Please help bring an end to the cruelty of child marriage – without endangering your own security.
It may be hard for many people to believe, but, even today, in 2020, millions of young girls around the world are still being forced into marriages years before the child-brides even approach adulthood.
VOW To End Child Marriage (VOW) – the global initiative that empowers couples, companies, and the wedding industry to help end child marriage – recently launched “Take the #VowForGirls,” an inspirational campaign that is raising both awareness of the child marriage crisis, and funds to help combat it.
The campaign video – a nod to a traditional wedding vow – encourages viewers to share photos of themselves raising a hand as if taking a vow, and, thereby, to “Take the #VowForGirls;” while the original campaign ran from October 5-11, and raised money from sponsors who contributed $1 per post, like many other social-media campaigns, VowForGirls is now enjoying delayed virality, and many people are currently making related posts.
Of course, I encourage people to participate (as I have also done), but, please do so safely. Showing the world your fingers “up close” in photos posted online can create security problems – specifically, doing so can enable criminals to steal your fingerprints. Seriously.
In 2014, for example, a hacker successfully copied a German minister’s prints from high-resolution photographs of her, including from one image that was, at the time, made publicly available by a German government press office. In 2017, researchers from Japan’s National Institute of Informatics (NII) demonstrated how they could easily copy fingerprints from photos taken by a digital camera positioned as far away as just under ten feet away from a person; of course, today’s cameras are several generations more advanced, and sport better image quality than those of 2014 and 2017 – potentially exacerbating the likelihood of fingerprints being lifted from images.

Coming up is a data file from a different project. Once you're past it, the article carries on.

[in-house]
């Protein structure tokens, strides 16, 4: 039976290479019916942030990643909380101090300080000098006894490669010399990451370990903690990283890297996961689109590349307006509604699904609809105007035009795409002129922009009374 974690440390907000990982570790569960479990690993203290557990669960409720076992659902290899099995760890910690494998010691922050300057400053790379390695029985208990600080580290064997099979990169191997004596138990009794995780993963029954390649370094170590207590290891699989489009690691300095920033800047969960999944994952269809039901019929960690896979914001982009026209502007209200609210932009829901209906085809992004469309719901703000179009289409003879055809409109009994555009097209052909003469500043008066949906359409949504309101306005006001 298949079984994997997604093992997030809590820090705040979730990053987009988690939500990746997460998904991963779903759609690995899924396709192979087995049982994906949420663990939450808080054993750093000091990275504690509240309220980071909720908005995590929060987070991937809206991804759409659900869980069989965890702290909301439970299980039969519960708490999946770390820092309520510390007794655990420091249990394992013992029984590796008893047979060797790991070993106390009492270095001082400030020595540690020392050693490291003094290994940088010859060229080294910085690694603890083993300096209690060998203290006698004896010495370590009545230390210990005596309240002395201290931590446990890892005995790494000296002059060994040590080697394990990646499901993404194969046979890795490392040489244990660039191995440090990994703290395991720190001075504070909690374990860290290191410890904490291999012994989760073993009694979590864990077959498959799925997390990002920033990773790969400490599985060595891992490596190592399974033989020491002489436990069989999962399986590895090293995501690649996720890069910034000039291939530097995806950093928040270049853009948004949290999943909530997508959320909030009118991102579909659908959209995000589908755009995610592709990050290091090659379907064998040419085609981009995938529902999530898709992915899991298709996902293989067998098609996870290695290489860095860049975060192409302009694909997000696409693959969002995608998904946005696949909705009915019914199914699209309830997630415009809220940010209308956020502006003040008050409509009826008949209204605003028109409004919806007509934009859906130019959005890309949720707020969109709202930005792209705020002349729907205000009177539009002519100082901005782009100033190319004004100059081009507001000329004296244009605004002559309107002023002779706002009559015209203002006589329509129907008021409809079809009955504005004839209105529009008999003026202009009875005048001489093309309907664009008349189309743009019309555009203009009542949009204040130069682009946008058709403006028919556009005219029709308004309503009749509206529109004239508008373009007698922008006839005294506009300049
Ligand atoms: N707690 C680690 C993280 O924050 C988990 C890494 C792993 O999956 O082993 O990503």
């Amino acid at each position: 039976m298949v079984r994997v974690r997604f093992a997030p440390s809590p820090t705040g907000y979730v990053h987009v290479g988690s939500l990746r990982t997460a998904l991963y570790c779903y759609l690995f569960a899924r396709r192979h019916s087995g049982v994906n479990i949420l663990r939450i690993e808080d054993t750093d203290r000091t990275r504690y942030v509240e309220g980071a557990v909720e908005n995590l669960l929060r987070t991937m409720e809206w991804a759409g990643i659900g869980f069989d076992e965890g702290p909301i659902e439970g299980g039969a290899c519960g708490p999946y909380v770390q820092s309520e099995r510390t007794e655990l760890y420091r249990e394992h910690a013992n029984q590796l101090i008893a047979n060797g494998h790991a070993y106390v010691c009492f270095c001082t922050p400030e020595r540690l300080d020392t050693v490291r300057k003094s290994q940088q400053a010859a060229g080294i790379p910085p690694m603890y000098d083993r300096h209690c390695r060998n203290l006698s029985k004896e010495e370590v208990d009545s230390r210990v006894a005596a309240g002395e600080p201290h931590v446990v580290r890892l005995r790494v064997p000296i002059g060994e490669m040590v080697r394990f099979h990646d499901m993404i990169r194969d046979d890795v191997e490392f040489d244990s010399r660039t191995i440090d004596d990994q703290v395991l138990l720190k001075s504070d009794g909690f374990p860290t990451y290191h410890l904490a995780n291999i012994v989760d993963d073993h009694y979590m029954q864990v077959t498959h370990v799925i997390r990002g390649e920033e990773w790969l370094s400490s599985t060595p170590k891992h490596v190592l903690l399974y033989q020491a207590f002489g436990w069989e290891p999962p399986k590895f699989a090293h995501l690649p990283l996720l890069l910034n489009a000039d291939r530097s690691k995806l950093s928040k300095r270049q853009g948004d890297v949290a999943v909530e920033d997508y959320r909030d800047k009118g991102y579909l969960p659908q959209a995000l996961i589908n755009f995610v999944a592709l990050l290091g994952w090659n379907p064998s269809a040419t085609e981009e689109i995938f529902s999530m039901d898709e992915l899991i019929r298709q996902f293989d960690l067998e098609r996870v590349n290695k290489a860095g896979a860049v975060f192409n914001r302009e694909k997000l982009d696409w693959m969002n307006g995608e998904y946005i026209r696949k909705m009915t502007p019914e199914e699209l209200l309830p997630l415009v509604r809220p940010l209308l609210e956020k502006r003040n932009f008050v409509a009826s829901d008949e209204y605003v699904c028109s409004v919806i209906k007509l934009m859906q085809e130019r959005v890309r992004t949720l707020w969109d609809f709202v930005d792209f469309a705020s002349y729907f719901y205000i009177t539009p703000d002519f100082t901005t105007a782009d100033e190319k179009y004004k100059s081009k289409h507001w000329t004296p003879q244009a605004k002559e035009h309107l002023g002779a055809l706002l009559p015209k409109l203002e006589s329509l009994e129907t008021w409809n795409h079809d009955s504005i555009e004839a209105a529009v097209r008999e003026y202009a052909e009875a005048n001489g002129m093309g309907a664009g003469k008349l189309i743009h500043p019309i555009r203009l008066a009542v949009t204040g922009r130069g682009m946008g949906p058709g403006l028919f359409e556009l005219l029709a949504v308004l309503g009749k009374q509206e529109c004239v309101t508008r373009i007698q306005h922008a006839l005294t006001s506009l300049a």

So, before sharing photos of yourself taking the #VowForGirls, please blur any visible fingerprints. (Blurring your palm may also be a good idea.)
That said, I want to be clear that I am not endorsing fingerprint-based authentication; as I have said many times before, contrary to what many people have come to believe, fingerprints are almost never an appropriate way to authenticate people.
Every day, people leave fingerprints in thousands of publicly-accessible places from which anyone, including criminals, can easily lift them – would any rational person trust a password to secure anything sensitive if he or she wrote the password on thousands of pieces of paper, and placed such notes all over his or her office, home, car, gym, and in restaurants, on trains, planes, and buses, etc.? Does it really make sense to allow a phone to be unlocked with a fingerprint that has been left all over the device while holding it, and which a criminal who steals the phone can potentially lift? Also, keep in mind that while it is easy to reset a password after it is stolen, resetting fingerprints is quite a bit more difficult (and painful!)…
But, yet, despite the obvious problems with doing so, we know that many people and organizations trust fingerprints for authentication. So, please be sure to take proper precautions whenever sharing photos that show your fingerprints, including when you share your #VowForGirls image.
There are additional risks inherent in using fingerprints to secure and unlock devices; if you currently use fingerprints for authentication, be sure to learn about the downsides before deciding for yourself how you would like to proceed. For more information on this topic, please see my Forbes article, Why You Should Not Use Smartphone Fingerprint Readers.
(Testing a security feature – הפעלת כרטיס כאל)